In “Further conversation on regime change,” Moldbug defined propaganda as pseudohistory and pseudoscience.
Psuedoscience is (‘round these parts) generally considered this. However, I think that’s too narrow a view. It misses much of the most pernicious pseudoscience of our times, which involves the expansion of the term “science” to cover things that are in no way related to the scientific method.
Peer review is a perfect example of this phenomenon. Peer review isn’t part of the scientific process (unless the reviewers were to actually try to replicate the results of the paper they’re reviewing, which they never do). The process is really no different than the editorial process, which no fool would conflate with science.
The results are surprising to only those not paying attention.
The other obvious example is statistical analysis. Such analysis is mathematical, but that doesn’t make it scientific. Pardon the aside, because what I really want to chat about it pseudohistory.
A couple weeks ago, we got a great example of pseudohistory.
When I was young a lad, I was taught the terrible tale of Matthew Shepard. Mr Shepard was a nice, law-abiding gay man who was beat up and killed by a bunch of redneck, gay-hating thugs. As a young lad, this story made a big impression on me. The sort of people that would do this sort of thing were really out there – they were real.
Although your lying eyes would seem to tell you that most violence is not in fact committed by living and breathing admirers of Hitler, it seemed that – at least sometimes – some violence was.
Except that it wasn’t. Apparently, the Matthew Shepard story was totally bullshit: Chuck has a great summary, which I don’t think I can improve upon. Hopefully he won’t mind if I excerpt a lot his post, because I think a bunch of his points deserve some further analysis:
Jiminez [a dude that just wrote a book about Shepard] spent 10 years researching the book and found lots of evidence showing that Shepard was a low-level meth dealer. At least one of the men who admitted to killing and torturing Shepard was a bisexual lover and drug partner of Shepard’s.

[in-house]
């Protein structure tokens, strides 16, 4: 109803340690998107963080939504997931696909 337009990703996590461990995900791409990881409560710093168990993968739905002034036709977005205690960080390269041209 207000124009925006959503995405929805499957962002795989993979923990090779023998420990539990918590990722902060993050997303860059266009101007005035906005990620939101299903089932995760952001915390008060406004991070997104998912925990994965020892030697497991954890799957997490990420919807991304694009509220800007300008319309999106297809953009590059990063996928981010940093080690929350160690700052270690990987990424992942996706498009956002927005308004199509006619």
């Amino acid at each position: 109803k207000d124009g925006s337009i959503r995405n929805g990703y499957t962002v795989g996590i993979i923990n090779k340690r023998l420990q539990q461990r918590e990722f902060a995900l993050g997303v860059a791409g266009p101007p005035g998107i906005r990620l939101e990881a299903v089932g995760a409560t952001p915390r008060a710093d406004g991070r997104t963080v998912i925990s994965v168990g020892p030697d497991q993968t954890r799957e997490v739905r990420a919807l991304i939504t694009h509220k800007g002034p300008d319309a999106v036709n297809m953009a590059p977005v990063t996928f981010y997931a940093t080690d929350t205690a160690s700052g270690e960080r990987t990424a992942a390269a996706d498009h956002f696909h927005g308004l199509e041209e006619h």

At Breitbart, Lee Stranahan compares the myths surrounding Matthew Shepard, if this news turns out to be true, to that surrounding Trayvon Martin. . . .
The legacy of Matthew Shepard is too deeply entrenched in gay victimization culture for this new information to matter all that much. Society has been marinating in the fable for 15 years. Trayvon Martin was only a one-sided story for a couple of weeks, and there are a lot of people who will consider him the modern-day Emmett Till. Shepard’s story has fueled way too many rallies and has had too much impact on policy, just as Martin’s death will eventually shape gun laws. Hell, a musical was even made in honor of the gay icon. So even if Jiminez’s book is soundly researched and even if objective observers think the findings are true, the book will largely go ignored. It doesn’t matter anyway because none of the policies and energy generated by the initial outrage will be ceded back.
Ultimately, after the surprise at these new revelations wears off, and even if they are largely accepted as truth by the public and by many gays, it will still be a social sin to mention the truth surrounding Shepard’s death. We hear the response “well why do you need to even talk about it?” or “why do you care?” when discussing racial crime statistics or HIV rates among gay males or anything else that makes a celebrated group of people look bad. We care because we care, and we have to point out the truth so gullible progressives will stop being wrong and naive.
If you’re at all open-minded, this sort of shit has to make you wonder. What reporter in his right mind would question the narrative? Doing so is a fast-track to career ruination. The media has been taking sides in these sorts of issues since, well, since democracy was invented. You really can’t trust the historical narrative at all.
For example, I assumed the Emmett Till story was totally true. But I know that the Trayvon Martin narrative is bullshit (thanks exclusively to “reporters” that work entirely outside the mainstream – a recent possibility), and if Martin is exactly like Till – which all the mainstream accounts would have you believe – then is the Till story bullshit, or is it the other way around?
Indeed, it doesn’t take too much digging to turn up some evidence that some of the Civil Rights Era stories may have been a little more complicated than what we were taught in high school. For example, even Wikipedia says Rosa Parks was a plant.